Performance a priority

Sean Dyche has prioritised performance, with points a bonus against one of the Premier League's elite tomorrow.

Thursday, 24th November 2016, 3:28 pm
Updated Tuesday, 29th November 2016, 10:29 am
Manchester City manager Josep Guardiola looks concerned on the touchline Photographer Rich Linley/CameraSport The Premier League - Manchester City v Middlesbrough - Saturday 5th November 2016 - Etihad Stadium - Manchester World Copyright © 2016 CameraSport. All rights reserved. 43 Linden Ave. Countesthorpe. Leicester. England. LE8 5PG - Tel: +44 (0) 116 277 4147 - [email protected] -

The Clarets host Pep Guardiola’s Manchester City at Turf Moor, on the back of one of their most disappointing displays in recent memory, Monday night’s 4-0 defeat at West Brom,

And while Burnley took four points off defending champions City two seasons ago, and have beaten Liverpool and Everton, and held Manchester United so far this term, Dyche accepts tomorrow represents a mammoth task: “City can change at will, system and personnel, they have depth beyond what is on the pitch and the bench, in every position. They are top class, simple as that.

“These are different games for us, we want to give a performance, and the fans will back us, but City are a super power, part of the elite.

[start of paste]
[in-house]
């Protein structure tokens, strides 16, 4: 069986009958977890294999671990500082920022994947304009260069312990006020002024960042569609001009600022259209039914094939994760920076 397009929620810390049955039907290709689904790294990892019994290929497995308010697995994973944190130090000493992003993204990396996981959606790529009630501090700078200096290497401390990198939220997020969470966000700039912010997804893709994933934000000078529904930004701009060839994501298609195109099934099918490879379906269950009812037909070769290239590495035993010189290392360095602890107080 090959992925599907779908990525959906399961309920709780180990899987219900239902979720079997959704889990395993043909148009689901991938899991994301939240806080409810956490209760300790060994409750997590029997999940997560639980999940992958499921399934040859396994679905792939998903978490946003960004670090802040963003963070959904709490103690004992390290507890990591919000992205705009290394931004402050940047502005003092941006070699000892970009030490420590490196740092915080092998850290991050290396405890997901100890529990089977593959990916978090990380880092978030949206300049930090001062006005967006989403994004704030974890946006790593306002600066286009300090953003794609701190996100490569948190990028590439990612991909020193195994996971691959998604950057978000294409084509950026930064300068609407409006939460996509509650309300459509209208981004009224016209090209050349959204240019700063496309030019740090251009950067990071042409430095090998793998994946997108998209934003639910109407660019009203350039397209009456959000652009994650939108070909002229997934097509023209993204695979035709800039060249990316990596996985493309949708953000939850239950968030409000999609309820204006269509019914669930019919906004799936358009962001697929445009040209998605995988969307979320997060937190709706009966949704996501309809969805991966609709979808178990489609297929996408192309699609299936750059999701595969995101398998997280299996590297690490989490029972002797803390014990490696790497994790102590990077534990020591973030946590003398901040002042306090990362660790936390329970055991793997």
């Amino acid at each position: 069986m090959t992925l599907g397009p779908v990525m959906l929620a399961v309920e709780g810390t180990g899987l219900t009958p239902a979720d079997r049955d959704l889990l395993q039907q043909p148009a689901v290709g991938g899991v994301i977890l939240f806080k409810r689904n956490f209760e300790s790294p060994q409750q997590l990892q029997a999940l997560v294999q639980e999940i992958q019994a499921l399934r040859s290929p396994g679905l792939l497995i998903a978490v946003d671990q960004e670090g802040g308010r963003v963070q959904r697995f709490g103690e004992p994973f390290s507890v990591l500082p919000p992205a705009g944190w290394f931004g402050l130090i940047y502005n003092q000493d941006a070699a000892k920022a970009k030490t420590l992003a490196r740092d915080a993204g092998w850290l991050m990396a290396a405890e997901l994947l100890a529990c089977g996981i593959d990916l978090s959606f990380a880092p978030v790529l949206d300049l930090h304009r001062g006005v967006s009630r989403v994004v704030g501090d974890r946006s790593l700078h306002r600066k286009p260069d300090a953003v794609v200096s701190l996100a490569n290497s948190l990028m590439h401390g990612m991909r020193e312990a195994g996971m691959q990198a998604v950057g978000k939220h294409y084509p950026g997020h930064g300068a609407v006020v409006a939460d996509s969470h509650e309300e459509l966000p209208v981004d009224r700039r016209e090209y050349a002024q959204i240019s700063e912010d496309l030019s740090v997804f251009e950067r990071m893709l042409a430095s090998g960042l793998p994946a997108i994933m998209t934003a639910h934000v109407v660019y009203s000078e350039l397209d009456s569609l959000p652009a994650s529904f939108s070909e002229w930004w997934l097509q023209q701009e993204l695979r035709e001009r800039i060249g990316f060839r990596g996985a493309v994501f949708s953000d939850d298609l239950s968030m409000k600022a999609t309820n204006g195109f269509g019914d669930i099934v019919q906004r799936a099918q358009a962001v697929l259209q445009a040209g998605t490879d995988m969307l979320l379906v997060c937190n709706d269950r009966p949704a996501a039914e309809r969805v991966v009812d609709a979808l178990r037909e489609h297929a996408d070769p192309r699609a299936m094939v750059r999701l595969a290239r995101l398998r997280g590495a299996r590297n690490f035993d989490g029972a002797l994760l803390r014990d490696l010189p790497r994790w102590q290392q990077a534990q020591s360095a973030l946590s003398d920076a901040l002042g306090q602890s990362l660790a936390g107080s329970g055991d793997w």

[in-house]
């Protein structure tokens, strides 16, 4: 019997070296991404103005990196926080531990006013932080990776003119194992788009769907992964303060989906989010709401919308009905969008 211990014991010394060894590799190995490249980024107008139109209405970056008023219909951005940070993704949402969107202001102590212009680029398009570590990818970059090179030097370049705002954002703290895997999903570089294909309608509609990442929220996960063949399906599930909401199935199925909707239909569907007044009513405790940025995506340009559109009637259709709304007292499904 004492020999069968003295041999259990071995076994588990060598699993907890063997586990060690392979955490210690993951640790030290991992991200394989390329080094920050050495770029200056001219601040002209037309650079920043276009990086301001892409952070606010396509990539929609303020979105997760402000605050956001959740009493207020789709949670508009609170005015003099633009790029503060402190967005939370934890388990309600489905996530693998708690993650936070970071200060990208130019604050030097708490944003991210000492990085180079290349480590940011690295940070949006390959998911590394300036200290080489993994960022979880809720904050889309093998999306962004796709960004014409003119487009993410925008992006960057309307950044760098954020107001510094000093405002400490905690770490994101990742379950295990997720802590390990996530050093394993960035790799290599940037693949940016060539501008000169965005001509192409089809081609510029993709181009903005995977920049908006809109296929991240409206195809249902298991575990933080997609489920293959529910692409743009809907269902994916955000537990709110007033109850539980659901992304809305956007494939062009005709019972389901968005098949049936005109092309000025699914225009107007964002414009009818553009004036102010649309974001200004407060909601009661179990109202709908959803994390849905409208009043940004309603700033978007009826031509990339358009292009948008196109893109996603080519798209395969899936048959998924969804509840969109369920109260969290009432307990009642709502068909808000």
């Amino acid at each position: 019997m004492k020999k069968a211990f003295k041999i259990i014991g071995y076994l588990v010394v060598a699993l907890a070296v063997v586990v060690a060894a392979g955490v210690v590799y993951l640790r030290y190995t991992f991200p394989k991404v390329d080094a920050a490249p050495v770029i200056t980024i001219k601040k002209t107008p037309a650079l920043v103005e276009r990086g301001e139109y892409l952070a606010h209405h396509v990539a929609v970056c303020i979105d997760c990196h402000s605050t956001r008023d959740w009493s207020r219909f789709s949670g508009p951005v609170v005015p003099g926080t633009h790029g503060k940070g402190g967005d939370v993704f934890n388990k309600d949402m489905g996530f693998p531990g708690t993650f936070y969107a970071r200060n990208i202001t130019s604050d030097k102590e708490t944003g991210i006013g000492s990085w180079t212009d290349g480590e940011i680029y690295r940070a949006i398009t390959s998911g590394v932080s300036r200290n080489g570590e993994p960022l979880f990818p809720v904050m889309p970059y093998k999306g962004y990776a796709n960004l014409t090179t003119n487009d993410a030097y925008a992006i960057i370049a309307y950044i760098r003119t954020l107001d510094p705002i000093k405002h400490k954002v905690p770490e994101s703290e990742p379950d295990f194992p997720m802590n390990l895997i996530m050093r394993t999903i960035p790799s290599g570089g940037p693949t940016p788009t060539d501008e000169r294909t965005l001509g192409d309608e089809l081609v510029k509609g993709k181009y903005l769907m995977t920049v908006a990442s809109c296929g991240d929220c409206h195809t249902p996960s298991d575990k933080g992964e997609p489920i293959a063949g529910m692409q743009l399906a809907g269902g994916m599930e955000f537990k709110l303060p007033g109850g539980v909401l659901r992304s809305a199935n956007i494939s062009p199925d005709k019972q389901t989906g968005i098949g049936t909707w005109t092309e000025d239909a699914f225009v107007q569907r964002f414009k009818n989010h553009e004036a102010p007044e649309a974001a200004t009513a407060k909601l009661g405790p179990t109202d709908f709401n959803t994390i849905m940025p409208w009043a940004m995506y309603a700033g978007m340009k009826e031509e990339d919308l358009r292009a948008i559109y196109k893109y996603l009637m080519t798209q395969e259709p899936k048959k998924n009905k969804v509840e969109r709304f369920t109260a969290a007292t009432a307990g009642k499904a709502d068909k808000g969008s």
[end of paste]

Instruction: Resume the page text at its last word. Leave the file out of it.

“They are working with top-class players, and they have the option to change the shape, play in different slots, so we’re well aware of the task.

“They’re among a group of super powers, if not the super power in the Premier League.

“It’s not easy, but we’ll look for a performance, and we have managed to get points on the board against the big sides, two seasons ago and this. We just have to ensure we perform and see what happens.”

Meanwhile, amid the plaudits levelled at Guardiola’s sophisticated, innovative style, Dyche is interested to see some old-fashioned fundamental facets of the game still have an important role: “I’m intrigued by the idea that someone with his knowledge and experience still looks to get the basics right - that’s something I look at as a young manager.

“They have unbelievable layers of quality, top class, but he’s got them fitter and pressing, which is slightly different.

“So I’m intrigued by that belief, simplicity is a fantastic thing, and that someone with his background insists on the basics has really come through quite evidently.

“In terms of the systems, they have all been around for 140 years, I think it’s not inventing the wheel, more making the best wheel you can.

“The detail of the game is what has changed. The physical, technical - transition is the big thing now, player awareness. The framework has been there, it’s how detailed you can be.”